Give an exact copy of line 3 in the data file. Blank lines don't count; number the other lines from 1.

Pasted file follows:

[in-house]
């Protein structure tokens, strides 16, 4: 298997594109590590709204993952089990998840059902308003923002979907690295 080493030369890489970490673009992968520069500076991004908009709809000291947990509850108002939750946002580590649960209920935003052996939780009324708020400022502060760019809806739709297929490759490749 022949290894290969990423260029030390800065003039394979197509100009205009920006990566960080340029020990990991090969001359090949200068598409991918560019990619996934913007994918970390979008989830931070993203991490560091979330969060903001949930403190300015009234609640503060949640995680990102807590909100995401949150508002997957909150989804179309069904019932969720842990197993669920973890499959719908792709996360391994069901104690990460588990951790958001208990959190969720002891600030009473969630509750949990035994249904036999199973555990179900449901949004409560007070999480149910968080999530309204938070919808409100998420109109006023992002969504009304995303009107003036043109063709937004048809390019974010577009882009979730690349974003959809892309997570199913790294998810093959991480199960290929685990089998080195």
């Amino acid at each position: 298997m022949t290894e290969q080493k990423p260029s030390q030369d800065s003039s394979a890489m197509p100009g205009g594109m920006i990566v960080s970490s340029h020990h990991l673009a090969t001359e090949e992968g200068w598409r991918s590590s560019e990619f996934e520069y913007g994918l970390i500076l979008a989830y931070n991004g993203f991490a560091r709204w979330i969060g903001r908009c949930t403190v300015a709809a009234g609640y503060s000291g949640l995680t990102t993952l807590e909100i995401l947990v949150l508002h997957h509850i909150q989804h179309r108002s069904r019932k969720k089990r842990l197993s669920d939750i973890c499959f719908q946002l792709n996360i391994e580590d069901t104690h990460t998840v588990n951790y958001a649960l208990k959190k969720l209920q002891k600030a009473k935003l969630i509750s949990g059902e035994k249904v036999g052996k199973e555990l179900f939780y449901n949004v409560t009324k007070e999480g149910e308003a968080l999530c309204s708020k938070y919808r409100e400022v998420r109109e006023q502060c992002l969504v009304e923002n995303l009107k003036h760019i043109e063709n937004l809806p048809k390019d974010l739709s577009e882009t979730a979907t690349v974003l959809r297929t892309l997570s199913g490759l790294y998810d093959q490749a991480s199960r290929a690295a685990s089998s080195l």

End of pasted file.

């Amino acid at each position: 298997m022949t290894e290969q080493k990423p260029s030390q030369d800065s003039s394979a890489m197509p100009g205009g594109m920006i990566v960080s970490s340029h020990h990991l673009a090969t001359e090949e992968g200068w598409r991918s590590s560019e990619f996934e520069y913007g994918l970390i500076l979008a989830y931070n991004g993203f991490a560091r709204w979330i969060g903001r908009c949930t403190v300015a709809a009234g609640y503060s000291g949640l995680t990102t993952l807590e909100i995401l947990v949150l508002h997957h509850i909150q989804h179309r108002s069904r019932k969720k089990r842990l197993s669920d939750i973890c499959f719908q946002l792709n996360i391994e580590d069901t104690h990460t998840v588990n951790y958001a649960l208990k959190k969720l209920q002891k600030a009473k935003l969630i509750s949990g059902e035994k249904v036999g052996k199973e555990l179900f939780y449901n949004v409560t009324k007070e999480g149910e308003a968080l999530c309204s708020k938070y919808r409100e400022v998420r109109e006023q502060c992002l969504v009304e923002n995303l009107k003036h760019i043109e063709n937004l809806p048809k390019d974010l739709s577009e882009t979730a979907t690349v974003l959809r297929t892309l997570s199913g490759l790294y998810d093959q490749a991480s199960r290929a690295a685990s089998s080195l």